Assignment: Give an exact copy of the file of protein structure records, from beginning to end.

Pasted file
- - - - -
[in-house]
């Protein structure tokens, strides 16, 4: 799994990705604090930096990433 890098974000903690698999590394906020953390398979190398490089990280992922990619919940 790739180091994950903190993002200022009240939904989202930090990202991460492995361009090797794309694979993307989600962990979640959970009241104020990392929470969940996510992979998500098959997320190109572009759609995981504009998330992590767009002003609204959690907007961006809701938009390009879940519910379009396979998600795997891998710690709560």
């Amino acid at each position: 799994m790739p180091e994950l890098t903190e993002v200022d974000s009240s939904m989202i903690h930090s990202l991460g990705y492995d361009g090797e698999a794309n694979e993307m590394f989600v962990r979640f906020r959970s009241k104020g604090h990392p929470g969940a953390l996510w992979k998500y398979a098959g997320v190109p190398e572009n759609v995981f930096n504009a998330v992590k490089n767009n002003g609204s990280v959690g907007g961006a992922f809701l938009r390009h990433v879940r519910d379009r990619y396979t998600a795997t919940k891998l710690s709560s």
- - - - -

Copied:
[in-house]
């Protein structure tokens, strides 16, 4: 799994990705604090930096990433 890098974000903690698999590394906020953390398979190398490089990280992922990619919940 790739180091994950903190993002200022009240939904989202930090990202991460492995361009090797794309694979993307989600962990979640959970009241104020990392929470969940996510992979998500098959997320190109572009759609995981504009998330992590767009002003609204959690907007961006809701938009390009879940519910379009396979998600795997891998710690709560």
């Amino acid at each position: 799994m790739p180091e994950l890098t903190e993002v200022d974000s009240s939904m989202i903690h930090s990202l991460g990705y492995d361009g090797e698999a794309n694979e993307m590394f989600v962990r979640f906020r959970s009241k104020g604090h990392p929470g969940a953390l996510w992979k998500y398979a098959g997320v190109p190398e572009n759609v995981f930096n504009a998330v992590k490089n767009n002003g609204s990280v959690g907007g961006a992922f809701l938009r390009h990433v879940r519910d379009r990619y396979t998600a795997t919940k891998l710690s709560s």